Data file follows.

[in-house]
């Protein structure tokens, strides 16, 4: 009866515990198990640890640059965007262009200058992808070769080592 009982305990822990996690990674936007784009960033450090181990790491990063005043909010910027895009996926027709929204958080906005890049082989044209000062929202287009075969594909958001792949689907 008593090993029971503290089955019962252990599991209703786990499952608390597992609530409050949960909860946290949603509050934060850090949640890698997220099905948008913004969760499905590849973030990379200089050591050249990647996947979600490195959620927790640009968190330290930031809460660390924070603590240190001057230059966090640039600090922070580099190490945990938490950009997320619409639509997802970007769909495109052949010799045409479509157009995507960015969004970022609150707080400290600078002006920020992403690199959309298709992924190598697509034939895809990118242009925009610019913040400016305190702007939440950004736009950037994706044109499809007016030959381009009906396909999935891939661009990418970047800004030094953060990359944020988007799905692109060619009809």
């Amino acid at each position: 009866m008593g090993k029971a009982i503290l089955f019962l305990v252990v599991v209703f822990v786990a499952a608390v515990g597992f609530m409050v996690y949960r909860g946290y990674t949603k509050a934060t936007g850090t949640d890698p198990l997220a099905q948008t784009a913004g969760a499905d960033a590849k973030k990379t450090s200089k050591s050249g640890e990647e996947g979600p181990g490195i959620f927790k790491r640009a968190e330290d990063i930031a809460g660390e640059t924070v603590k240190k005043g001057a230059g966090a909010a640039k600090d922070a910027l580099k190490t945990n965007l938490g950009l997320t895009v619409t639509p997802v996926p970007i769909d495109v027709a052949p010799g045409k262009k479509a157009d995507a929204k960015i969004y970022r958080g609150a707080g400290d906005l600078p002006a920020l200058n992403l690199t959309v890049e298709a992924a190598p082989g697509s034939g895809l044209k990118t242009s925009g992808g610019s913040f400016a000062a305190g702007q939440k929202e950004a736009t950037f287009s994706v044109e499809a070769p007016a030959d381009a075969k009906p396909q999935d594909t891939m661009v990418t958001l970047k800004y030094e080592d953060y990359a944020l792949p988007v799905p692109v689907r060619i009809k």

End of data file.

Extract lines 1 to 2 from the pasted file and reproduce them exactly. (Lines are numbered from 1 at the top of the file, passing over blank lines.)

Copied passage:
[in-house]
């Protein structure tokens, strides 16, 4: 009866515990198990640890640059965007262009200058992808070769080592 009982305990822990996690990674936007784009960033450090181990790491990063005043909010910027895009996926027709929204958080906005890049082989044209000062929202287009075969594909958001792949689907 008593090993029971503290089955019962252990599991209703786990499952608390597992609530409050949960909860946290949603509050934060850090949640890698997220099905948008913004969760499905590849973030990379200089050591050249990647996947979600490195959620927790640009968190330290930031809460660390924070603590240190001057230059966090640039600090922070580099190490945990938490950009997320619409639509997802970007769909495109052949010799045409479509157009995507960015969004970022609150707080400290600078002006920020992403690199959309298709992924190598697509034939895809990118242009925009610019913040400016305190702007939440950004736009950037994706044109499809007016030959381009009906396909999935891939661009990418970047800004030094953060990359944020988007799905692109060619009809």